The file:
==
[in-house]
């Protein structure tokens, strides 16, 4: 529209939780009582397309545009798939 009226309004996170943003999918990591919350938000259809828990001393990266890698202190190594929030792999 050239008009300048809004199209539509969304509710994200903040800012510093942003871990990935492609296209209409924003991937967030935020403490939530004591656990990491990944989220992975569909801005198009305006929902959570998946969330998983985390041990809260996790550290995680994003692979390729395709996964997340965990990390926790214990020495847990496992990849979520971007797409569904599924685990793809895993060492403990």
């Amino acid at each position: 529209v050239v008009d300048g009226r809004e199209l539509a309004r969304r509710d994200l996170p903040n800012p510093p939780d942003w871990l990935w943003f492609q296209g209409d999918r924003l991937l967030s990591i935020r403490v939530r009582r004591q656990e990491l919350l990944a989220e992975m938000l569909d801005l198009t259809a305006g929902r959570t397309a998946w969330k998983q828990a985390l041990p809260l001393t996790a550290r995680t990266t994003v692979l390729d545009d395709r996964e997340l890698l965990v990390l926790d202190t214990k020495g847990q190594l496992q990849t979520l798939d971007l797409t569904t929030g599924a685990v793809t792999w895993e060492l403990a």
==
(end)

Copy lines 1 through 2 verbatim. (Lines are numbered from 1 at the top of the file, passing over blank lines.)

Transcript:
[in-house]
């Protein structure tokens, strides 16, 4: 529209939780009582397309545009798939 009226309004996170943003999918990591919350938000259809828990001393990266890698202190190594929030792999 050239008009300048809004199209539509969304509710994200903040800012510093942003871990990935492609296209209409924003991937967030935020403490939530004591656990990491990944989220992975569909801005198009305006929902959570998946969330998983985390041990809260996790550290995680994003692979390729395709996964997340965990990390926790214990020495847990496992990849979520971007797409569904599924685990793809895993060492403990």